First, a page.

If for whatever reason you doubted the fact that Scott Snyder’s run on Batman is one of, if not the, best books DC is putting out, then this issue should really be the final nudge you need. The past couple of decades have seen Batman claim Gotham as his own, and rightfully so. He is after all Batman, the Dark Knight, protector of the weak. The Court of Owls, however, disagrees. The issue starts off with Bruce’s return to his cave, where he immediately goes to work dissecting the Talon soldier that was discarded by the Court. It is only when Dick barges in that we learn that this particular Talon is William Cobb, Dick’s great grandfather, kept young and alive through scientific means. And as if that wasn’t shocking enough, Snyder quickly reveals that Dick was meant to be a Talon, as well.
Many usurpers and evildoers have made their claims on Gotham in the past, and some of them have had legitimate attempts and claims. Snyder’s villain is attacking Bruce on multiple fronts, blatantly daring Bruce to continue trusting people. One of Bruce’s biggest issue is that he doesn’t trust many people, and he expects the world from those he does. The Court of Owls not only drives a gap between Bruce and the city he knows, but it also creates a sense of doubt in Bruce’s relationship with his closest companion outside of Alfred. Greg Capulo, Jonathan Glapion, and FCO bring this book alive. There’s no doubt that Snyder’s story would be fantastic as just mere words on a page. But what the medium of comics allows, is to illuminate those words to create a storytelling method that is unparalleled. Capulo’s pencils bring the myth of the Batman to life, faults and all. Glapion’s inks and FCO’s colors set the tone, the mood, and with it the overall experience you leave with. Each aspect is integral in creating this epic story. 5/5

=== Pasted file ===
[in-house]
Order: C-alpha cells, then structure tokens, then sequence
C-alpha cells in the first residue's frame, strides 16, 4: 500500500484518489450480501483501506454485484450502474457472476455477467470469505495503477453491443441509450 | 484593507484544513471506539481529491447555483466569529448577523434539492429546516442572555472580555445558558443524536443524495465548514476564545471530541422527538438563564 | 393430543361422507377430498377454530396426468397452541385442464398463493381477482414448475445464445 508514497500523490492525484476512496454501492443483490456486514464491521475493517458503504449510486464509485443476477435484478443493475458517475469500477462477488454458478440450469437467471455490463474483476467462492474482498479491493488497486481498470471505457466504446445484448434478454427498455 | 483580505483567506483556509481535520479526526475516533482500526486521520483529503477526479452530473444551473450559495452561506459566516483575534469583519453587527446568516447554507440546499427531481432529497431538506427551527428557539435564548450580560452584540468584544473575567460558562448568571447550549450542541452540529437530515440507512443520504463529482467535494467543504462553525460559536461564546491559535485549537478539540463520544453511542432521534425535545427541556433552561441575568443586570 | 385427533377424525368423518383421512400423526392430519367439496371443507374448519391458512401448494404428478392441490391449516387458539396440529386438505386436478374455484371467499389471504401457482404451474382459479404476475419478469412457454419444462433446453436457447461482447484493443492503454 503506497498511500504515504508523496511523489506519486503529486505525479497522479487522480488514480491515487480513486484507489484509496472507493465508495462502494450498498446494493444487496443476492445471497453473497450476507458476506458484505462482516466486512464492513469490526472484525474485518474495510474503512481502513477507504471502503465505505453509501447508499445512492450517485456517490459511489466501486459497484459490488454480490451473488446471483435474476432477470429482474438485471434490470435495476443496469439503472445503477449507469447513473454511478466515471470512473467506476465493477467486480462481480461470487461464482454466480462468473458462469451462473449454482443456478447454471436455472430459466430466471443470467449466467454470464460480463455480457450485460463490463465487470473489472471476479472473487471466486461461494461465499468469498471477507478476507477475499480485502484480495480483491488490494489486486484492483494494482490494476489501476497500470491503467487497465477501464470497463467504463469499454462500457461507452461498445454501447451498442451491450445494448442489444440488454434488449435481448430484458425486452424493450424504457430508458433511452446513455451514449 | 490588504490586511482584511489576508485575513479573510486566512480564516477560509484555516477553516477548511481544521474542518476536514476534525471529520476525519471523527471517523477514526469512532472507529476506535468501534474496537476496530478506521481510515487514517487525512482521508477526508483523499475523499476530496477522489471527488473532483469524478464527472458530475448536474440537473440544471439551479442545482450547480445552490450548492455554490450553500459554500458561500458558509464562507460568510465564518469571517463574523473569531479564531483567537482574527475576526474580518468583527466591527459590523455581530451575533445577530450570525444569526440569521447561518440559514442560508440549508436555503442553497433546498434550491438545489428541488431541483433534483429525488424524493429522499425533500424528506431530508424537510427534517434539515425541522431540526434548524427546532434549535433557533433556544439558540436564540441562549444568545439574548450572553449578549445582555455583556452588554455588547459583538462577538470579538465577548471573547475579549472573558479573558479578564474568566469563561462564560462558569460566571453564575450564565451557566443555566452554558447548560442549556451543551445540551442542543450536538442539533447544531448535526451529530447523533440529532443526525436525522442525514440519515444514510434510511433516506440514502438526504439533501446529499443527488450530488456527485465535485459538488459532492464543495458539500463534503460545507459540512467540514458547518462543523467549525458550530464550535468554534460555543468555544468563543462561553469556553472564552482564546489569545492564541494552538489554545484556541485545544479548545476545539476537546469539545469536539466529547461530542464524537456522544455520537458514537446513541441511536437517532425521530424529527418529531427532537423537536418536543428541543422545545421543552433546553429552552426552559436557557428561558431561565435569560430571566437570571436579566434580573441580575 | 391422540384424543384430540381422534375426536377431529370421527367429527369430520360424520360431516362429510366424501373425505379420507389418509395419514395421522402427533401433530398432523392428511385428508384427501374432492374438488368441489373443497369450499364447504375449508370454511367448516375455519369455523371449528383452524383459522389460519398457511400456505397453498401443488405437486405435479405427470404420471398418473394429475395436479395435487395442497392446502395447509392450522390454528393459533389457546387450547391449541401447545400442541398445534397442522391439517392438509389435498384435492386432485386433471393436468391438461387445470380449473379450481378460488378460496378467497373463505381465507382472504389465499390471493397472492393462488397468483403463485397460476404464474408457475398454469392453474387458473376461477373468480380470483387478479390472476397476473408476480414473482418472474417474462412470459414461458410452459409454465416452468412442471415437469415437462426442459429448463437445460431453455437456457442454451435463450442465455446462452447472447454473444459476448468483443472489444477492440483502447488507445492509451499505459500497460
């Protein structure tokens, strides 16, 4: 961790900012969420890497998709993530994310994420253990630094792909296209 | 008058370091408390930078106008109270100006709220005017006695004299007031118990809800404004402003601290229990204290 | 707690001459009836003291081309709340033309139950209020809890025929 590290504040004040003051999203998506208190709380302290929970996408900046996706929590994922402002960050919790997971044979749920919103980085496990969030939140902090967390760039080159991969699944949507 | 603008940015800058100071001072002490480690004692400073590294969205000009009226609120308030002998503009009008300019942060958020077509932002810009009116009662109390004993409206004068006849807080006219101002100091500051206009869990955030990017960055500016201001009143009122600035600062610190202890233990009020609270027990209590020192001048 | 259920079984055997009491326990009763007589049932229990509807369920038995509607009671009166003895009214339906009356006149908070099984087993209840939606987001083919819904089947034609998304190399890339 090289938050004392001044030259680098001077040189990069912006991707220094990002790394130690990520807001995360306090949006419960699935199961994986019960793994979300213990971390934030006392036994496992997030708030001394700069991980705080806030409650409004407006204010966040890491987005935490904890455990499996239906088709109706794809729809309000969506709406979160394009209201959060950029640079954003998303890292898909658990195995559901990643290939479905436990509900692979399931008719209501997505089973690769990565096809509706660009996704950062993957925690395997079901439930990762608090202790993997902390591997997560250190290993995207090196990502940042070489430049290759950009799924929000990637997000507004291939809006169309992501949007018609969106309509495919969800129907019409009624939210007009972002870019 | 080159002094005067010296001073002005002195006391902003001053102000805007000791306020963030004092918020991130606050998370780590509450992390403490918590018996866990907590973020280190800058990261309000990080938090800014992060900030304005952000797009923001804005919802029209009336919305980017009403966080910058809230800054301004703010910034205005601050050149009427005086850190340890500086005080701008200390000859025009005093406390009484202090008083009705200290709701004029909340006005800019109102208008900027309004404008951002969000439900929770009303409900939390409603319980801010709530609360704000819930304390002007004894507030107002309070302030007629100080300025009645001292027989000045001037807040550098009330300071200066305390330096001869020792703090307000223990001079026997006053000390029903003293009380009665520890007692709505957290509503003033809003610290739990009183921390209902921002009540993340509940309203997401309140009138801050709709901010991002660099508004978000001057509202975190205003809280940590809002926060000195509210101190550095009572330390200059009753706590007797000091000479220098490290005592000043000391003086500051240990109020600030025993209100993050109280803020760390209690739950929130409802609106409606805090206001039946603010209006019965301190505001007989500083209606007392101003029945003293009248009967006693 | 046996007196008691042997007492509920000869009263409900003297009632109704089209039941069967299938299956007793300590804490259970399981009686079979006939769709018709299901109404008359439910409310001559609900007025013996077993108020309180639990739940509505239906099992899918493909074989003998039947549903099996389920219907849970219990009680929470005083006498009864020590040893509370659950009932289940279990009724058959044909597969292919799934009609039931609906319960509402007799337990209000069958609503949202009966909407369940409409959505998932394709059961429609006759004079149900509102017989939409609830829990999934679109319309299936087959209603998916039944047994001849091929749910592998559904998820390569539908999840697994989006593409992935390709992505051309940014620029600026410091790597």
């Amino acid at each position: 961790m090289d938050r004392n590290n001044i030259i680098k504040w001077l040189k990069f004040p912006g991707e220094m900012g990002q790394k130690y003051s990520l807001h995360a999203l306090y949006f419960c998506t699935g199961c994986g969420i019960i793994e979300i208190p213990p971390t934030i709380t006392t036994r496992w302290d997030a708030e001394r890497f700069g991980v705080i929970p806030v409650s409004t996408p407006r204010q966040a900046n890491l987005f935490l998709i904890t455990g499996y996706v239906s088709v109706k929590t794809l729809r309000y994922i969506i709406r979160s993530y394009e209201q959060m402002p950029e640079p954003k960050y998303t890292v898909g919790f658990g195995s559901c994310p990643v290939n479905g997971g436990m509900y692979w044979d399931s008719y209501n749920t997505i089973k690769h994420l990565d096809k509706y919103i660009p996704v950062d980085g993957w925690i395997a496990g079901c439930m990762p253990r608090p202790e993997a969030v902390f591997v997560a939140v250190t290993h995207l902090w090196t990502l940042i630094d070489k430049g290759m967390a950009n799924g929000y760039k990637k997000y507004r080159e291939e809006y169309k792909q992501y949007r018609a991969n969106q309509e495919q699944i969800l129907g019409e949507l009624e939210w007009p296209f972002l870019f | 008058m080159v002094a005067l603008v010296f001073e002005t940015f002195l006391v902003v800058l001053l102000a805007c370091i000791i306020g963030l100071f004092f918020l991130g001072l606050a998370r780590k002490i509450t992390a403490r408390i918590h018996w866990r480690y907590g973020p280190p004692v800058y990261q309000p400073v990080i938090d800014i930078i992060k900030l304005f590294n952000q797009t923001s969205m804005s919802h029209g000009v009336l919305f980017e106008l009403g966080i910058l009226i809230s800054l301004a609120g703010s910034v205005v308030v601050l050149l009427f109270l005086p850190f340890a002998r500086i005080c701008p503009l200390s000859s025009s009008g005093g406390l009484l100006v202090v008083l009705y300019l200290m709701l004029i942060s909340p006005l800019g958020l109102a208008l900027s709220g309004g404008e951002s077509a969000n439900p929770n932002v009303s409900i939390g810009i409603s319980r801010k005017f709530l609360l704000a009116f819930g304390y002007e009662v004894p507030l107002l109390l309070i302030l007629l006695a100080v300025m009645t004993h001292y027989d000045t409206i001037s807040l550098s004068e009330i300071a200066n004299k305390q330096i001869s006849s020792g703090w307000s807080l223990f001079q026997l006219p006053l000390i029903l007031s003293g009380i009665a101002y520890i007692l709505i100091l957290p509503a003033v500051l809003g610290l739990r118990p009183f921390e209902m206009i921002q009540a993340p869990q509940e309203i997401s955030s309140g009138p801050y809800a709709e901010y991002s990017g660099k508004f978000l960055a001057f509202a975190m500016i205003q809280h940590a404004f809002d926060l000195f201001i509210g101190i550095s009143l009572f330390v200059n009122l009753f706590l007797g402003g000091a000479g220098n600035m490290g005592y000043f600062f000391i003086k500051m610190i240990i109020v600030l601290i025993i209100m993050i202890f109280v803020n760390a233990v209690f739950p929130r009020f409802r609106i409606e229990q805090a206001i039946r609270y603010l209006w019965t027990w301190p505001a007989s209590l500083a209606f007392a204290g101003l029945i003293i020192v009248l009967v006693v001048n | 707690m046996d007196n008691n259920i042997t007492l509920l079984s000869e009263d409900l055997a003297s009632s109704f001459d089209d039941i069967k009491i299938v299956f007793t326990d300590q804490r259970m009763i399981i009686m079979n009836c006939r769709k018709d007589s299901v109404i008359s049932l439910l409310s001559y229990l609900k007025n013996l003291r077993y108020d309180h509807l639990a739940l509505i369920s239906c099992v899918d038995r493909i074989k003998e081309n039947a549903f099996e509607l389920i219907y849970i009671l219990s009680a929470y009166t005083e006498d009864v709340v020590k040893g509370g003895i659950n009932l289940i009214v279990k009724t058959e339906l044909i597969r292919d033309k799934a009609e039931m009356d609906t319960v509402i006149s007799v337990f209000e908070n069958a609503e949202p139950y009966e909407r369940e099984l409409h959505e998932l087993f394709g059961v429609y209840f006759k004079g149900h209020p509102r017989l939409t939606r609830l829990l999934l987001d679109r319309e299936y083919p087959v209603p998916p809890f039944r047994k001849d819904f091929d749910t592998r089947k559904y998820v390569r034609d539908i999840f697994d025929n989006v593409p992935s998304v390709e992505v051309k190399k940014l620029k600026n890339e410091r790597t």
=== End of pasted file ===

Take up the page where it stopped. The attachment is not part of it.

Considering Geoff Johns was instrumental in making Flashpoint a reality, which was supposed to make things less confusing for new readers, he’s not doing such a great job. This issue brings up more questions than resolutions, and while some of the points may be minor details in the grand scheme of things, they’re just more mistakes that shouldn’t be happening. The most glaring issue was probably Hal Jordan’s existence on the team, because as far as the Green Lantern title is concerned, Hal’s not really a Green Lantern, at least not in the way he would have been five years ago when the JL was formed. It doesn’t make any particular sense why he would maintain that childish personality five years later and after everything that has happened in between. Next up would be Geoff Johns’s portrayal of Batman. From about issue #3 and beyond, Johns’s Batman has felt like an impostor; he’s inconsistent, he’s basically not the same guy we read in the other seven plus comics he appears in. Wonder Woman being flown into battle in one of Green Lantern’s constructs? Ridiculous, considering she has godly powers so she doesn’t need protection, and she can fly. Moving on, before Justice League transitioned into the present day, we were all promised new team members, because adding new team members in five years is the way to go, but not one new member was introduced. Which actually ends up being a blessing in disguise, because the biggest problem with this series is that Johns can’t handle the roster. What was good about this issue? Steve Trevor. Etta Candy. Captain Marvel, wait no, he’s Shazam now. 3/5